Application of Trigonometry in Real Life Situation Mathematics is a subject that is vital for gaining a better perspective on events that occur in the natural world an in real life situation. A keen aptitude for math improves critical thinking and promotes problem-solving abilities. One specific area of mathematical and geometrical reasoning is trigonometry which studies the properties of triangles.
In some of the fields such as architecture, astronomy , biology, cartography, chemistry, civil engineering, computer graphics, geophysics, crystallography and economics , some things in these fields cannot be understood without trigonometry. These proved that trigonometry really is needed in our real life situation. Trigonometry finds a perfect partner in modern architecture. It is really needed in architecture fields, without trigonometry architecture is hard to understand.
The beautifully curved surfaces in steel, stone and glass would be impossible if not for the immense potential of this science. So how does this work actually. In fact the flat panels and straight planes in the building are but at an angle to one another and the illusion is that of a curved surface. Although it is unlikely that one will ever need to directly apply a trigonometric function in solving a practical issue, the fundamental background of the science finds usage in an area which is passion for many is music.
As we may be aware sound travels in waves and this pattern though not as regular as a sine or cosine function, is still useful in developing computer music. A computer cannot obviously listen to and comprehend music as we do, so computers represent it mathematically by its constituent sound waves. And this means that sound engineers and technologists who research advances in computer music and even hi-tech music composers have to relate to the basic laws of trigonometry. Besides that, trigonometry is an arty science that can be used to measure the heights of mountains.
We want to measure the heights of mountains, because this information is of great value for aircraft designing and navigation. And if this sounds overly technical think about the time when we last took a vacation at a hill station. We might be surprised how much this information comes in handy to tourists, for example those with medical conditions that prevent them from traveling to very high altitudes. So the nest time you want to go trekking you might want to know the actual altitude you might be traversing.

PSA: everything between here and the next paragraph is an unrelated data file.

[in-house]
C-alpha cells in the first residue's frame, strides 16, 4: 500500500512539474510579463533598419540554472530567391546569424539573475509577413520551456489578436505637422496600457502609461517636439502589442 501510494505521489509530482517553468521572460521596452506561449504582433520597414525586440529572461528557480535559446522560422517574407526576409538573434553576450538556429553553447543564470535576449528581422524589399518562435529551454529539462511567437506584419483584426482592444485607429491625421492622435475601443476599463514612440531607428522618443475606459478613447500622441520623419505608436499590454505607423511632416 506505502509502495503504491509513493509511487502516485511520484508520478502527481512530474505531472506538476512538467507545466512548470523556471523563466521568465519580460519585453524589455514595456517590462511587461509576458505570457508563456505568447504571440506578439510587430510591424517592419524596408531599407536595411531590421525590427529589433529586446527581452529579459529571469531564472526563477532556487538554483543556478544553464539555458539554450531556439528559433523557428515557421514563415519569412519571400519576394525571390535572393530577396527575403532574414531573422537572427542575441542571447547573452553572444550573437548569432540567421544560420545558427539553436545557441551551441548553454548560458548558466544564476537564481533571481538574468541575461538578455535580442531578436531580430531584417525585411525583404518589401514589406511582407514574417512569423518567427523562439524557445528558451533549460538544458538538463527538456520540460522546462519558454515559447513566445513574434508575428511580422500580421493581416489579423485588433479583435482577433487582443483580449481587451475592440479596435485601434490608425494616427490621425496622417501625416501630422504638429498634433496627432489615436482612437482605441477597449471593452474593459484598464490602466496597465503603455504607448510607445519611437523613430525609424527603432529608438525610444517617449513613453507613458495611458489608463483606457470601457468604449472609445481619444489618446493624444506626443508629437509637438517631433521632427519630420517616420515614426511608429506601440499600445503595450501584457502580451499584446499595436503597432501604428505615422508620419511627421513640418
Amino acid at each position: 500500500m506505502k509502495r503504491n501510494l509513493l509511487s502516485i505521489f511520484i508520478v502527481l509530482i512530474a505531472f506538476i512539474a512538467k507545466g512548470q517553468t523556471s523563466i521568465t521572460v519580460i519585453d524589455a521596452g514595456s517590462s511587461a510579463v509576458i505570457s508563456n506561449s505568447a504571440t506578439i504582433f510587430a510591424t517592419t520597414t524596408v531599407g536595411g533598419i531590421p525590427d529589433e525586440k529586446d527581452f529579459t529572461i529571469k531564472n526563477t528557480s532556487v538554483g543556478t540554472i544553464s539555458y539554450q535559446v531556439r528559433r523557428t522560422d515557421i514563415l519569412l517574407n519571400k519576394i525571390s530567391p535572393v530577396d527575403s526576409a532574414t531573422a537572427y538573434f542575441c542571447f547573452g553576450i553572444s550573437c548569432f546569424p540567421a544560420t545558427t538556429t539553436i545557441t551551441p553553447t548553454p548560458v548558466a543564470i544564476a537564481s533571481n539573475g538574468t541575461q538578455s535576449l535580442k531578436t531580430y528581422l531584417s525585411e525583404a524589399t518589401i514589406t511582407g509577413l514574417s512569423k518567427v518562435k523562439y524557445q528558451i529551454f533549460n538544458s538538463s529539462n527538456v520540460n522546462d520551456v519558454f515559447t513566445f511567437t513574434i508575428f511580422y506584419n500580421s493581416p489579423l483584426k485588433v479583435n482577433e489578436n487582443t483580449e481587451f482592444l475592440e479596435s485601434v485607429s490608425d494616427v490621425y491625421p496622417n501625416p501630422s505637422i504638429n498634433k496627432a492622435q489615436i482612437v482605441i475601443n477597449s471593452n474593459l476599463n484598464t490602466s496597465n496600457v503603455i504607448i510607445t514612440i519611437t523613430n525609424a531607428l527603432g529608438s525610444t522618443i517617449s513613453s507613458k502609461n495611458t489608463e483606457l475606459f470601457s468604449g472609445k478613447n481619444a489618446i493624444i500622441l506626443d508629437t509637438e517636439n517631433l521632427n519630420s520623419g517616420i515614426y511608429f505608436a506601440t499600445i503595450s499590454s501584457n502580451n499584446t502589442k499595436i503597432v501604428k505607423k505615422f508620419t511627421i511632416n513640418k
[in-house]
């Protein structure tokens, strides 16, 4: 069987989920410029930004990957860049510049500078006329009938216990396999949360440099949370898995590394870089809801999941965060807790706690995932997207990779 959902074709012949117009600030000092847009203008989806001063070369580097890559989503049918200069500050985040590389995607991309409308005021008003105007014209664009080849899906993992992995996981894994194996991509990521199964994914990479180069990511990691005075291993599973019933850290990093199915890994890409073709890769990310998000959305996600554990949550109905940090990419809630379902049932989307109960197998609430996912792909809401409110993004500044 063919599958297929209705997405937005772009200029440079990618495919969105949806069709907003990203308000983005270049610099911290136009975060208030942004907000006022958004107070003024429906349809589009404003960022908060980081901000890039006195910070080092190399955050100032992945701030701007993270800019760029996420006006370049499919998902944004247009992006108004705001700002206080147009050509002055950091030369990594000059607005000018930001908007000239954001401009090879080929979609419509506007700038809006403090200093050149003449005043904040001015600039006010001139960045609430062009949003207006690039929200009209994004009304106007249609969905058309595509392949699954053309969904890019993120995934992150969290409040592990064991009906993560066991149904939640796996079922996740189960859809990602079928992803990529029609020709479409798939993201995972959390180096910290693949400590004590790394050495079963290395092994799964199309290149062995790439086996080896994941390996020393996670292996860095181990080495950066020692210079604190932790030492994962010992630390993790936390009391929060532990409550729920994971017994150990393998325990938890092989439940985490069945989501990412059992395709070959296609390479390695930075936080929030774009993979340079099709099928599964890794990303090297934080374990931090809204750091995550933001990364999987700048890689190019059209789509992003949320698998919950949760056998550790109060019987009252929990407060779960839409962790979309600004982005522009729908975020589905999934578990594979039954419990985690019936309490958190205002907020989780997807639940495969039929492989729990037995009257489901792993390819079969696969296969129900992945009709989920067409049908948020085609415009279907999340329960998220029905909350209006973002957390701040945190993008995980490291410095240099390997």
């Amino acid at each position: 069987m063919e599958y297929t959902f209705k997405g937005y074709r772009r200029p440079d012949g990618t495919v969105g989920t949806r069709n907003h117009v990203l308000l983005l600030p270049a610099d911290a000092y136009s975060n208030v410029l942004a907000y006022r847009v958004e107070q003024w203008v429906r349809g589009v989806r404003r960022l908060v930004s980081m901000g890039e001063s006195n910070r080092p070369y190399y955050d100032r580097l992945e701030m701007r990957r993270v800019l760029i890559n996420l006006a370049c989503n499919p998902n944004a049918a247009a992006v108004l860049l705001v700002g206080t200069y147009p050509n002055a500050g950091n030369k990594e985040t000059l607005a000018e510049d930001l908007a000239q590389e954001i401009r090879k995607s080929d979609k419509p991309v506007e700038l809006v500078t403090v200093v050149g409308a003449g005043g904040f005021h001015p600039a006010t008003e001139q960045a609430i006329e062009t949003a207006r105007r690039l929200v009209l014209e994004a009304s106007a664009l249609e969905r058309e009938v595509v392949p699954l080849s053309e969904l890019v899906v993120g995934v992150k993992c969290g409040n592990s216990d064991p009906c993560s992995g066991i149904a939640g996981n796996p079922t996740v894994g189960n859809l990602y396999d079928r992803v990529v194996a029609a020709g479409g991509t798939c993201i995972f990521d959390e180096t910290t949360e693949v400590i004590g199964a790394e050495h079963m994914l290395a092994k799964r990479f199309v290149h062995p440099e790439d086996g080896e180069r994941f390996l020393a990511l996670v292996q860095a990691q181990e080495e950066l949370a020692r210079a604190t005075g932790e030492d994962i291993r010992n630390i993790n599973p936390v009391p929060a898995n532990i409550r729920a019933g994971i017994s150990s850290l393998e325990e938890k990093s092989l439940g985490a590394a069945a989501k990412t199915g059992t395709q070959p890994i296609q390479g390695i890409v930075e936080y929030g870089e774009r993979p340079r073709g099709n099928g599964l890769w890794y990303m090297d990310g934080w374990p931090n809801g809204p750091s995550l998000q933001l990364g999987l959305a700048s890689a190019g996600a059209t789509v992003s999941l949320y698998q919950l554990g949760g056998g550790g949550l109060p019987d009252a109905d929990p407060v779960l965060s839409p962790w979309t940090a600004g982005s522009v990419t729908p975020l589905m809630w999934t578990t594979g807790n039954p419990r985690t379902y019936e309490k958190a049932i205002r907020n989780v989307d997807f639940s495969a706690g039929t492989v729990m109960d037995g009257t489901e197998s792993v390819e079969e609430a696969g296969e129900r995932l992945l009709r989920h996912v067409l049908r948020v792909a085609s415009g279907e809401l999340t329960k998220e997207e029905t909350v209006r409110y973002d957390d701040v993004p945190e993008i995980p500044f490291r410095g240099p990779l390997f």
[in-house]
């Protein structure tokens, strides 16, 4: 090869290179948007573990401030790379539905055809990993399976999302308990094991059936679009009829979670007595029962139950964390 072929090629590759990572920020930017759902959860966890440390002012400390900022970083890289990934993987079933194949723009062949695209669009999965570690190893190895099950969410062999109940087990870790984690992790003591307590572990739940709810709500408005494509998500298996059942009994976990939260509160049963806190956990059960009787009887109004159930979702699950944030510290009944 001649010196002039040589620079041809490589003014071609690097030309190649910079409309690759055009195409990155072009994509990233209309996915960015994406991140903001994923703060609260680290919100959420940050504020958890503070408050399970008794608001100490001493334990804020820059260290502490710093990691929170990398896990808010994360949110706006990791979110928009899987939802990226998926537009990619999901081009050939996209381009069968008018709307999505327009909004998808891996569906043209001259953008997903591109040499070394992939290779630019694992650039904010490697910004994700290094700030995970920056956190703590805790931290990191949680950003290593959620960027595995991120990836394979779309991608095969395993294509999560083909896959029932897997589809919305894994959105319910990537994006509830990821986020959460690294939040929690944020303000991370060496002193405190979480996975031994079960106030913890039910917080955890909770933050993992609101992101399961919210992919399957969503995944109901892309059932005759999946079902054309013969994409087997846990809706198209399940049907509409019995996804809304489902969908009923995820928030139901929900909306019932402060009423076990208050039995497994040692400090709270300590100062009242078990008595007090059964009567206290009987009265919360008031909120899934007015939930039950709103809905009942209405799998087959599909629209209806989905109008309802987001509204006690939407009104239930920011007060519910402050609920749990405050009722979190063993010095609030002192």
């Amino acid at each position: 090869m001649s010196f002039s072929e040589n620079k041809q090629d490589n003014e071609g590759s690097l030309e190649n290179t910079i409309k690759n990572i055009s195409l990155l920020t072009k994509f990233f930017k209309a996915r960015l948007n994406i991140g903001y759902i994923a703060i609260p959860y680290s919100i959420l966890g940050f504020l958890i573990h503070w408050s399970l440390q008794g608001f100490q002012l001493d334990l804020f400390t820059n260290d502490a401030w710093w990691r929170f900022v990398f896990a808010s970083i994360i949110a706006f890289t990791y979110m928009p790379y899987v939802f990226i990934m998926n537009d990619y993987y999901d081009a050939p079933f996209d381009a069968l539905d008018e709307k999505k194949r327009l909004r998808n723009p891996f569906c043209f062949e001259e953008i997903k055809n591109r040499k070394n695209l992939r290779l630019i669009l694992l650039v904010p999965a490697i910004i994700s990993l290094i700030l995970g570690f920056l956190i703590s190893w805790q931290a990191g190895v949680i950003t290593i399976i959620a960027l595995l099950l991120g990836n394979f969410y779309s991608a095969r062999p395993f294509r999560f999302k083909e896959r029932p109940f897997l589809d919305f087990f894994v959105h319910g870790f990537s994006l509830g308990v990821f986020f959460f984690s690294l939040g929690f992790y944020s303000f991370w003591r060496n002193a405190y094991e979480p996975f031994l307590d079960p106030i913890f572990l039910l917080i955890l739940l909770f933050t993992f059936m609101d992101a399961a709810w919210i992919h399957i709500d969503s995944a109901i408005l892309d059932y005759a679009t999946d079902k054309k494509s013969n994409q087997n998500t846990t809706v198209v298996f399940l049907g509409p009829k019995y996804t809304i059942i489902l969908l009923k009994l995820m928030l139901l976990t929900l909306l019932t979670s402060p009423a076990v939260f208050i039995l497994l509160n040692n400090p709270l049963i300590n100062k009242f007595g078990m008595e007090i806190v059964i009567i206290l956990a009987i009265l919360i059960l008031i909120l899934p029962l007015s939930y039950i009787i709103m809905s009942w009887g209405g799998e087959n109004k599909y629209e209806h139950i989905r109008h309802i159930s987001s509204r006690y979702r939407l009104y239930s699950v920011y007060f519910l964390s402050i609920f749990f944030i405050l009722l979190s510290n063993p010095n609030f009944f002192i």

Other than that, digital imaging is another real life application of this marvelous trigonometry. Computer generation of complex imagery is made possible by the use of geometrical patterns that define the precise location and color of each of the infinite points on the image to be created. The image is made detailed and accurate by a technique referred to as triangulation. The edges of the triangles that form the image make a wire frame of the object to be created and contribute to a realistic picture.
Several imaging technologies that apply the concepts of trigonometry find usage in medicine. Medical techniques such as CAT and MRI scanning, in detecting tumors and even in laser treatments are the practical applications of sine and cosine functions. Lastly and the most useful of trigonometry is application of trigonometry is astronomy. The kind of trigonometry needed to understand positions on a sphere is called spherical trigonometry. Spherical trigonometry is rarely taught now since its job has been taken over by linear algebra.
Most mathematicians who studied astronomy created or used trigonometry in some form to perform their calculations. The creation of trigonometry took nearly a thousand years, and it was being developed and expanded before anyone even recognized it as a subject worth studying. Although much of the work done in these times was not entirely accurate, the concepts that came out of their research are indispensable and are still with us today. Without the study of trigonometry, little would have been accomplished in the fields of navigation, land measure, mensuration, and surveying.
In addition, Trigonometric tables were created over two thousand years ago for computations in astronomy. The stars were thought to be fixed on a crystal sphere of great size, and that model was perfect for practical purposes. Only the planets moved on the sphere. (At the time there were seven recognized planets: Mercury, Venus, Mars, Jupiter, Saturn, the moon, and the sun. Those are the planets that we name our days of the week after. The earth wasn’t yet considered to be a planet since it was the center of the universe, and the outer planets weren’t discovered then. )